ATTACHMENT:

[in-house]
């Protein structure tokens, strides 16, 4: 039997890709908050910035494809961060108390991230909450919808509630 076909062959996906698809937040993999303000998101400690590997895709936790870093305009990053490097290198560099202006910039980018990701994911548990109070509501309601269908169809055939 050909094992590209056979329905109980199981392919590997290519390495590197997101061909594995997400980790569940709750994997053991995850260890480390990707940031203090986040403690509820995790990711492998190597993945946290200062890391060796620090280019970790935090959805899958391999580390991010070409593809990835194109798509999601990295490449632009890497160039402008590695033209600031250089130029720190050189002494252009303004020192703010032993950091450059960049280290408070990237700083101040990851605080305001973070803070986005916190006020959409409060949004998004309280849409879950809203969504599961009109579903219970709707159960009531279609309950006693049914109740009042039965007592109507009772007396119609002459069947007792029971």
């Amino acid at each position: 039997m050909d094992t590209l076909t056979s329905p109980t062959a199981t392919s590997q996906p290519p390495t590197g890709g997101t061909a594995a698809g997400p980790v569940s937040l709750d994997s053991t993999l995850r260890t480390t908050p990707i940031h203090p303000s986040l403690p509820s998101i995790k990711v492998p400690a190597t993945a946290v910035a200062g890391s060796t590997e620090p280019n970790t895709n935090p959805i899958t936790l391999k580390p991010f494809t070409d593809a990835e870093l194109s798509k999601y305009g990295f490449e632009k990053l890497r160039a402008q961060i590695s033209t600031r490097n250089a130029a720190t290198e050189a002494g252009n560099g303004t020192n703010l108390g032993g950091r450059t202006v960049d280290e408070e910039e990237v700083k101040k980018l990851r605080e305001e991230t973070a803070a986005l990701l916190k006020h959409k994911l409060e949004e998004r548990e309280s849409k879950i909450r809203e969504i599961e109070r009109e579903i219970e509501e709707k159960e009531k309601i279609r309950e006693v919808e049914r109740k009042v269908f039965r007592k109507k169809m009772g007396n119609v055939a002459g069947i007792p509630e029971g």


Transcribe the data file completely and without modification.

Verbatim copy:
[in-house]
């Protein structure tokens, strides 16, 4: 039997890709908050910035494809961060108390991230909450919808509630 076909062959996906698809937040993999303000998101400690590997895709936790870093305009990053490097290198560099202006910039980018990701994911548990109070509501309601269908169809055939 050909094992590209056979329905109980199981392919590997290519390495590197997101061909594995997400980790569940709750994997053991995850260890480390990707940031203090986040403690509820995790990711492998190597993945946290200062890391060796620090280019970790935090959805899958391999580390991010070409593809990835194109798509999601990295490449632009890497160039402008590695033209600031250089130029720190050189002494252009303004020192703010032993950091450059960049280290408070990237700083101040990851605080305001973070803070986005916190006020959409409060949004998004309280849409879950809203969504599961009109579903219970709707159960009531279609309950006693049914109740009042039965007592109507009772007396119609002459069947007792029971």
């Amino acid at each position: 039997m050909d094992t590209l076909t056979s329905p109980t062959a199981t392919s590997q996906p290519p390495t590197g890709g997101t061909a594995a698809g997400p980790v569940s937040l709750d994997s053991t993999l995850r260890t480390t908050p990707i940031h203090p303000s986040l403690p509820s998101i995790k990711v492998p400690a190597t993945a946290v910035a200062g890391s060796t590997e620090p280019n970790t895709n935090p959805i899958t936790l391999k580390p991010f494809t070409d593809a990835e870093l194109s798509k999601y305009g990295f490449e632009k990053l890497r160039a402008q961060i590695s033209t600031r490097n250089a130029a720190t290198e050189a002494g252009n560099g303004t020192n703010l108390g032993g950091r450059t202006v960049d280290e408070e910039e990237v700083k101040k980018l990851r605080e305001e991230t973070a803070a986005l990701l916190k006020h959409k994911l409060e949004e998004r548990e309280s849409k879950i909450r809203e969504i599961e109070r009109e579903i219970e509501e709707k159960e009531k309601i279609r309950e006693v919808e049914r109740k009042v269908f039965r007592k109507k169809m009772g007396n119609v055939a002459g069947i007792p509630e029971g």